The effective collapse of international talks in Moscow this week over Iran’s nuclear programs opens up a dangerous new chapter in the escalating US-led confrontation with the Iranian regime. Harsher sanctions are due to be imposed on Iran on July 1 amid menacing threats of military attacks by the US and Israel.
Negotiations between Iran and the P5+1 group—the US, Britain, France, China, Russia and Germany—began in Istanbul in April. A further round of talks took place last month in Baghdad, but reached no agreement. There was a last-minute deal to continue discussions in Moscow this week.
The Moscow meeting broke up with no further negotiations planned. As a face-saving device, it was agreed to hold a low-level technical meeting in Istanbul on July 3. But the lack of any agreement over fundamental issues virtually ensures that next month’s gathering will fail in its goal of discussing the basis for further talks.
The Obama administration has refused to compromise on what was in fact an ultimatum to Iran: end its enrichment of uranium to the 20 percent level, export its stockpile of that uranium and shut down its Fordow enrichment plant. Moreover, Washington has made clear that these “confidence building steps” will be followed by further demands, including ending uranium enrichment to any level.
At the Moscow talks, Iran’s chief nuclear negotiator Saeed Jalili reiterated his country’s right, as a signatory to the Nuclear Non-Proliferation Treaty (NPT), to engage in all aspects of the nuclear fuel cycle—including uranium enrichment for peaceful purposes. Iran enriches uranium to 3.5 percent for its power reactor and 20 percent for a research reactor in Tehran used to produce medical isotopes. In both cases, the enriched uranium is well short of the 90 percent level required to manufacture a nuclear weapon.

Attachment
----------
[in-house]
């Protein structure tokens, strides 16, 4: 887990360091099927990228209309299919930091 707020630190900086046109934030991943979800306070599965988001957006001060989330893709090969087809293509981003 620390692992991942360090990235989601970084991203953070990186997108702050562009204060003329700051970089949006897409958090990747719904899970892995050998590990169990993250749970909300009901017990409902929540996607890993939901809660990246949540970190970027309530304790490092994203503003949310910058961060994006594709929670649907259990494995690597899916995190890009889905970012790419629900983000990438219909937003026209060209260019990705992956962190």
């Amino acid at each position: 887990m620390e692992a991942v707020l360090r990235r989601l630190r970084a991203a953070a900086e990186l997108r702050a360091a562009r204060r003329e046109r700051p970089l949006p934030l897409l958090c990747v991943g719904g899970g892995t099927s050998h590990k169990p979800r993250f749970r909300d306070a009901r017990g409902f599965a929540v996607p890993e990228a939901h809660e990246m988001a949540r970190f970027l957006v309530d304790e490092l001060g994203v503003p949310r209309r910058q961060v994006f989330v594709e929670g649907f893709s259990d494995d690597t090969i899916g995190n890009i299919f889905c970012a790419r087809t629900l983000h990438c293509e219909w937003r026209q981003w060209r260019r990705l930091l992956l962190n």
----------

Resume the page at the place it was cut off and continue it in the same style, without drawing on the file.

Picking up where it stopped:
EU foreign policy chief Catherine Ashton—the lead negotiator for the P5+1 group—declared that the Moscow discussions had been “detailed, tough and frank exchanges.” There remained “significant gaps between the substance of the two positions.” In reality, the gulf between the two sides was as wide as when the talks began.
Ashton made clear that talks would proceed only if Iran agreed to the package of “confidence building steps.” “The choice is Iran’s,” she bluntly declared. The US and its allies have offered virtually nothing in return—spare parts for commercial aircraft, fuel plates for the Tehran research reactor and a vague promise that sanctions could be eased in the future. Washington has refused to recognise Iran’s right to enrich uranium and is proceeding with expanded sanctions on July 1.
American analyst and academic Vali Nasr explained to the New York Times that Iran “has to give up substantial things—trump cards—for talks to proceed substantively, and it needs serious concessions in return.” But, as Nasr noted, the six powers were “not ready to give them.”